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Walk & Talk Event Douglas & Angus Estates

A small band of dedicated Scottish Land & Estates members gathered at Kinnox Farm, near Glespin, part of the Douglas and Angus Estates, for an excellent three part Walk & Talk event on the 22nd August.

Kinnox Farm is the base site of the Glentaggart Opencast Coal Site restoration which was the first port of call for the event.  The group gathered outside the site office where they were greeted by Grant Conchie, Estate Manager who introduced the agenda for a day not set, before explaining the history of the Glentaggart site.  

Operated by Scottish Coal from 2000, until the company went into liquidation in 2013.  The site was leased by Scottish Coal, and on liquidation reverted back to the estate, who then sought restoration of the site using the £2.5 million bond.  A plan for restoration by Hargreaves was successfully agreed and 1.8 million of the bond was released for the site restoration.  The end result of this process however does not leave a landscape which can be readily be reinstated as agricultural or forestry.  Much of the topsoil was peat and this was not used in the restoration, rather left with its new growth and ecosystem.

With this situation, a partnership with DIGIT Resource Management, a subsidiary of the William Tracy Group.  The group were introduced to two DIGIT staff, who explained the partnership arrangement which exists between DIGIT and the estate.  DIGIT use soil analysis to determine the most suitable mix of ‘waste’ products which will provide the suitable conditioning to create a sustainable and fertile soil across the site.  Having heard the theory, the group then travelled up the hill to the end of the restoration site to watch the double-dig process used by DIGIT to introduce the soil conditioning, and incorporated into the soil, working with two large excavators.  The onsite visit was very interesting as it gave a true impression of the poor condition of the soil before the conditioning, and only the occasional whiff of an unpleasant odour as the trucks passed, gave away what was being used for the conditioning. Having satisfied their curiosity, and having been suitably buffeted by the wind, the group left Kinnox and headed to Newmains.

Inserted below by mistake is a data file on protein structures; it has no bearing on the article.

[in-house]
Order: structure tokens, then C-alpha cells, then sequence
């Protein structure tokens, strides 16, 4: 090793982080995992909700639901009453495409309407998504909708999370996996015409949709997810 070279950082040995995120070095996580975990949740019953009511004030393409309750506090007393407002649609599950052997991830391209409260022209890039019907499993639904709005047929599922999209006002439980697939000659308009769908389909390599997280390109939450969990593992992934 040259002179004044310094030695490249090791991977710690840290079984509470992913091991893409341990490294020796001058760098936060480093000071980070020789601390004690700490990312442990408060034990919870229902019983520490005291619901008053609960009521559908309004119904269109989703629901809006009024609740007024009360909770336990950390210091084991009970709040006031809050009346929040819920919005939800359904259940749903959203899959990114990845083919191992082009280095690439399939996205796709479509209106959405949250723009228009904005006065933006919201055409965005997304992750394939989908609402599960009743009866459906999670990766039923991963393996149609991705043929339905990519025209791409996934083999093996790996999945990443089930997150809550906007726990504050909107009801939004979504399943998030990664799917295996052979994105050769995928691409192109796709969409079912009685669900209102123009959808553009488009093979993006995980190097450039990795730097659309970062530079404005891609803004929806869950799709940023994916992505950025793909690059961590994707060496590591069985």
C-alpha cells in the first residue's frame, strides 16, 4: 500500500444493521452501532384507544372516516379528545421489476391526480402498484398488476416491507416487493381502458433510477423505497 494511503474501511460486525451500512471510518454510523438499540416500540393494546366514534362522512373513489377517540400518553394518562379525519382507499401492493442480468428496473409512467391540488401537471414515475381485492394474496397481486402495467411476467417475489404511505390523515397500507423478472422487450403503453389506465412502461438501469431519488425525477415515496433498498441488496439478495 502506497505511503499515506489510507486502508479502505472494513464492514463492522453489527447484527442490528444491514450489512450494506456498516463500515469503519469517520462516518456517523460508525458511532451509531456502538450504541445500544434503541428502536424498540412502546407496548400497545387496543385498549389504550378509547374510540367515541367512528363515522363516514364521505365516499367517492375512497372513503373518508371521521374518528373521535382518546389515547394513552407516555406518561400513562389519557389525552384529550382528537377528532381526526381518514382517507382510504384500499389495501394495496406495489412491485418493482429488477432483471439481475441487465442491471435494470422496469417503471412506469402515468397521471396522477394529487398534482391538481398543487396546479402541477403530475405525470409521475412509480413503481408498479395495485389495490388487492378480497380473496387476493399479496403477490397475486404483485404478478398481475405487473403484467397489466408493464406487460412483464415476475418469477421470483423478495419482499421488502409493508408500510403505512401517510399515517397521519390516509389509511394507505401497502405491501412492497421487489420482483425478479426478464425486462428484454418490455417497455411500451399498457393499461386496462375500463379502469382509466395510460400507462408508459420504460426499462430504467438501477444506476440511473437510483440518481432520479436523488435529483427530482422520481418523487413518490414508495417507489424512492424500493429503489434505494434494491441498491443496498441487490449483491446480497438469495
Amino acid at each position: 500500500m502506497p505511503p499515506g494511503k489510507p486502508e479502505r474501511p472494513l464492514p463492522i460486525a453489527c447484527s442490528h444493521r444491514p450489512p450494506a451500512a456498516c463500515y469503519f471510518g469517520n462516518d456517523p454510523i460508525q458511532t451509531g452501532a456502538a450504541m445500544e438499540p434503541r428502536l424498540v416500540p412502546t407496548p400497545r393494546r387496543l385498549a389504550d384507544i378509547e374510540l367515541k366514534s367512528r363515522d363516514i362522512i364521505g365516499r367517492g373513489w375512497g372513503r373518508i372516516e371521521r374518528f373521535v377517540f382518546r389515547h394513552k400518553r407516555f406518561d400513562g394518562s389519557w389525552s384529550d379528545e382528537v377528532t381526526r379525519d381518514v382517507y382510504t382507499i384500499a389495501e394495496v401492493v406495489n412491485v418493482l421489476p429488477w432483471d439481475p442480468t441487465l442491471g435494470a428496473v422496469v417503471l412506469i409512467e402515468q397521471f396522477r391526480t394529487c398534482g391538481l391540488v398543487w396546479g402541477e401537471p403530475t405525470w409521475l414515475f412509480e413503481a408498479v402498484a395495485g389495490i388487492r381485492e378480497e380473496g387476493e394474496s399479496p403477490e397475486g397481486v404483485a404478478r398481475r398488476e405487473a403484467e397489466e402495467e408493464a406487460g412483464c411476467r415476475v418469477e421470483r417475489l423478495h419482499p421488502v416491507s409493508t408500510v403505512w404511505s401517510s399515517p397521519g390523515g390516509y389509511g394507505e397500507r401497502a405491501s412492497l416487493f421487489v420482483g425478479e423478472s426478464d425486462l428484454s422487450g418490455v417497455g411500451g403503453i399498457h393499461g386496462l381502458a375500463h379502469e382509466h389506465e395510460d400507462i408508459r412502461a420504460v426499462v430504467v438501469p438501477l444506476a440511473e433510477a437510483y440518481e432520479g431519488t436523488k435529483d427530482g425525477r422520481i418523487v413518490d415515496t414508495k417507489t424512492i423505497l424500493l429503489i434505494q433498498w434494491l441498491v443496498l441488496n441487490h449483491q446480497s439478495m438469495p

The subject of interest at Newmains, was the estate’s 220kW Froeling woodchip boiler, which through a small district heating network is tasked with heating 11 houses and the estate office, all within the curtilage of the farm.  Designed to provide heat with chip produced from wood from the estate’s forestry, the system has had some issue over its first few years of operation, and Steve Luker, from re:heat was on hand to discuss some of the issues which as consultants they have identified.  The quality of fuel (as is often the case) was the most significant issue, and the group looked at the fuel storage and drying facilities.  The drying floor is heated via the boiler, but some inefficiencies were highlighted by Steve.  The new legislation around District Heating Networks, and also the local authority view of the rateable value of the boiler plant will also have a impact on the future of this plant. 

The last stop on the Walk & Talk was at the Scrib Tree, the stylish Coffee Shop in the centre of Douglas village.  The group were welcomed here by John Gold, who started the Scrib Tree as a joint venture with the estate.  After being served delicious coffees, and equally good scones and cakes, John then recounted the journey which lead to the estate buying the derelict coal yard within the centre of village and then went onto building the new ‘longhouse’ style building on the site, and how the concept of the Scrib Tree evolved.  Nearing its 4th year in operation, the Scrib Tree has a steady stream of customers, particularly around lunchtime, attracting custom from the surrounding area, some from the village and a significant proportion between passing traffic on the A70, and the M74 (a couple miles up the A70).  After an involved and interesting question and answer session, the group thanked John for his hospitality, and also gave thanks to Grant Conchie who had organised such an interesting and diverse afternoon of activities.


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